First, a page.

safety

Parent-Child Separation: The Department Store Nightmare

A lost or missing child is a parents worst nightmare. Unexpected parent and child separation is, however, not only terrifying to the parents, but also the children. Most everyone has experienced the anxiety associated with the possibility of loosing a child, or becoming lost as a child, in a grocery store, department store, or at the mall. If the emotion felt by a parent at the first realization that a child is missing could somehow be turned into energy, it would be more powerful than an atomic bomb.

By Alan and Shonna Hammond

A lost child is certainly a parental nightmare. Unexpected parent and child separation is, however, not only terrifying to the parents, but also the children. Most everyone has experienced the anxiety associated with the possibility of loosing a child, or becoming lost as a child, in a grocery store, department store, or at the mall. If the emotion felt by a parent at the first realization that a child is missing could somehow be turned into energy, it would be more powerful than an atomic bomb. At that moment, it is critical that parents channel that energy in the correct direction and make good decisions. Most of the time, the child has simply become lost within the store, and the worst is not to be feared; however, it is not the time for taking chances with the law of averages. Here are some tips on what action to take when the child first becomes lost, along with some preventive measures.

The first thing to do is size up your situation. Most department stores and other retailers have policies in place to assist parents in locating . Many stores follow the “Code Adam” policy. was established in 1994, several years after the disappearance of Adam Walsh, a six-year-old boy abducted from a Florida shopping mall in 1981. He was later found murdered. Due to the nationwide attention to Adam’s , Code Adam was established.

According to the National Center for Missing and Exploited Children, in the Code Adam program, the following steps are followed by employees of each participating business:

1) When a child is reported missing, store personnel obtain a detailed description of the child.
2) The employee who receives the information then announces a “Code Adam” to all other employees along with the detailed description of the child. Assigned employees monitor the front exits while others begin looking for the child.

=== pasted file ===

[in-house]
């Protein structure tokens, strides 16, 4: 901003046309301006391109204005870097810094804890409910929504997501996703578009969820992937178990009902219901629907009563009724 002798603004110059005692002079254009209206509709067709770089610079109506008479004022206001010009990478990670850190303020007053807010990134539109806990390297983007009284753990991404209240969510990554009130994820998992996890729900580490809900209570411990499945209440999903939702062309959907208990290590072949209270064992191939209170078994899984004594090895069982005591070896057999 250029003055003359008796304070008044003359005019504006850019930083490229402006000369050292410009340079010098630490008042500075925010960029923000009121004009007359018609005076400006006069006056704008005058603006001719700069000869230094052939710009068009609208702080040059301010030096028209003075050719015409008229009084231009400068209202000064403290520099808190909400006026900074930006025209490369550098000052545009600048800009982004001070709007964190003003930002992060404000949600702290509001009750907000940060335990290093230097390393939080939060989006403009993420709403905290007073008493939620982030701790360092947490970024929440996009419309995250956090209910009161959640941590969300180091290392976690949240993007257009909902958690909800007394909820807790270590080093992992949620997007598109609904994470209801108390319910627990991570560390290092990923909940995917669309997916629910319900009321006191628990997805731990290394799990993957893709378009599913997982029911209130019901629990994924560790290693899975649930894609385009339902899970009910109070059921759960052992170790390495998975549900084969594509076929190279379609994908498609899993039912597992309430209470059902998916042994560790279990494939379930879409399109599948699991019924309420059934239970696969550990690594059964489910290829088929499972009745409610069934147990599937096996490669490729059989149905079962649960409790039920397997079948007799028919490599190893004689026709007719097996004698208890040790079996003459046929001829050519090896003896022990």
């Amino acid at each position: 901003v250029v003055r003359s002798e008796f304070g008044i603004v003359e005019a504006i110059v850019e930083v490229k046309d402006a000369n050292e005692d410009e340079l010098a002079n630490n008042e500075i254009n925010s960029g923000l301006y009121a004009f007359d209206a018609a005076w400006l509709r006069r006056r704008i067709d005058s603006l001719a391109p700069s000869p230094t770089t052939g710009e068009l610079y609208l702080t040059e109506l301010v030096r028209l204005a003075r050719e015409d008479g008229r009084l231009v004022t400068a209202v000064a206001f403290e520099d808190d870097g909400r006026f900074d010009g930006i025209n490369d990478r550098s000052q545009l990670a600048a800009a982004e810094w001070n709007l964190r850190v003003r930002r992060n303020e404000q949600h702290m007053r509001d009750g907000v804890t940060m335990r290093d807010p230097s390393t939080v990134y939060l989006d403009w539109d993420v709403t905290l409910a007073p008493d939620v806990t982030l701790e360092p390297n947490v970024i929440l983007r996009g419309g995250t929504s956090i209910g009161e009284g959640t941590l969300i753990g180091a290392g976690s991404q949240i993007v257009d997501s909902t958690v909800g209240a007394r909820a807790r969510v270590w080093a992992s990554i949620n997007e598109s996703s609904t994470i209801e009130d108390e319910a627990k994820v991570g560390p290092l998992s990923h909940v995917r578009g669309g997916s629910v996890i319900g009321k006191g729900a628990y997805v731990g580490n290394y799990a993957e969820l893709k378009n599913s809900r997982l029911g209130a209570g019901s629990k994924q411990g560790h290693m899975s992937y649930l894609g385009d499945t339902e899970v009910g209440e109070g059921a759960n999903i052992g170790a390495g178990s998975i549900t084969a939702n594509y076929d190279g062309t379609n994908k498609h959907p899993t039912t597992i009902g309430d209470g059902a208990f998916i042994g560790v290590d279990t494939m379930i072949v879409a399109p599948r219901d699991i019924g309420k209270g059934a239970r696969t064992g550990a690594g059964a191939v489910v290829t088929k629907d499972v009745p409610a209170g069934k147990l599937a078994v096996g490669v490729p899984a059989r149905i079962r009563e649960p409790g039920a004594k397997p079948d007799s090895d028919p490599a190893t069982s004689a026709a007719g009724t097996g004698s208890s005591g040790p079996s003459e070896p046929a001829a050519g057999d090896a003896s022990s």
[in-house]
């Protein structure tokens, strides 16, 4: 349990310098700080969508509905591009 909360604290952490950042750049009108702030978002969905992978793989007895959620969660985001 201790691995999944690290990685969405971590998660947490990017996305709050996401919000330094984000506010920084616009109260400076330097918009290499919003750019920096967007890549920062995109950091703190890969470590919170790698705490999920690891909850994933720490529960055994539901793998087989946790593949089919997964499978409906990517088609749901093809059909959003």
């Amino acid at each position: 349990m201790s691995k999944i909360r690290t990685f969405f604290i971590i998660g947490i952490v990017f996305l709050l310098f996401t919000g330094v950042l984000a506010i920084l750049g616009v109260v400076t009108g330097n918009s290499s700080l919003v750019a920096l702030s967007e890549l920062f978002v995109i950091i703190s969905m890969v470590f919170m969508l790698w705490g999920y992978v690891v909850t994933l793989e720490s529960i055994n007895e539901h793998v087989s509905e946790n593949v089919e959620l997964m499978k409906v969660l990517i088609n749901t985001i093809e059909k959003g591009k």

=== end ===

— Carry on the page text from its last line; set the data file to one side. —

3) Law enforcement officers are contacted if the child is not found within the first ten minutes.
4) If the child is located and appears to be well and unharmed, he/she is reunited with the reporting family member(s).
5) Should the child have been found in the company of an unknown person, efforts to detain the person are undertaken without putting anyone at risk of harm. Law enforcement personnel are contacted and provided with a description of the person.
6) The Code Adam is cancelled after the child is found or upon arrival of law enforcement.

If a business participates in the Code Adam program, a decal will be visible in a front window or entrance. If a business does not use the Code Adam program and a parent finds that a child is missing, locate the nearest available employee and either direct them to contact law enforcement, or take you to the nearest telephone to do so yourself.

Again, know your surroundings before a child becomes missing. Ask a store manager if the business has program or policy in place in case a child becomes missing. Survey the area and determine if there would be enough employees present to begin a search of the building. If you are in a small store with few employees, develop a plan of action, a “worst case” scenario. Locate the exits, where a child could best hide, locate the nearest telephone and who can help you search.

Regardless of the store size, or no matter where you may be, knowing ahead of time what you would do in case your child becomes lost will shorten the time of indecision, as well as lessen the heightened anxiety. There is a lot to be learned from the Code Adam program, as there are several good things to do in any situation where your child is lost. Above all else, if your child is missing do not panic. Hysteria will prevent proper communication with law enforcement and anyone you hope to assist you at a time when parents need to be their most articulate.

 

Biography
Alan Hammond is a law enforcement official, freelance writer and former educator. Shonna Hammond is a master teacher, writer and consultant.  The Hammonds reside in Lexington, Kentucky and they can be reached in care of this publication or at ashwriting@insightbb.com.


No part of this article may be copied or reproduced in any form without the express permission of More4Kids Inc © 2006

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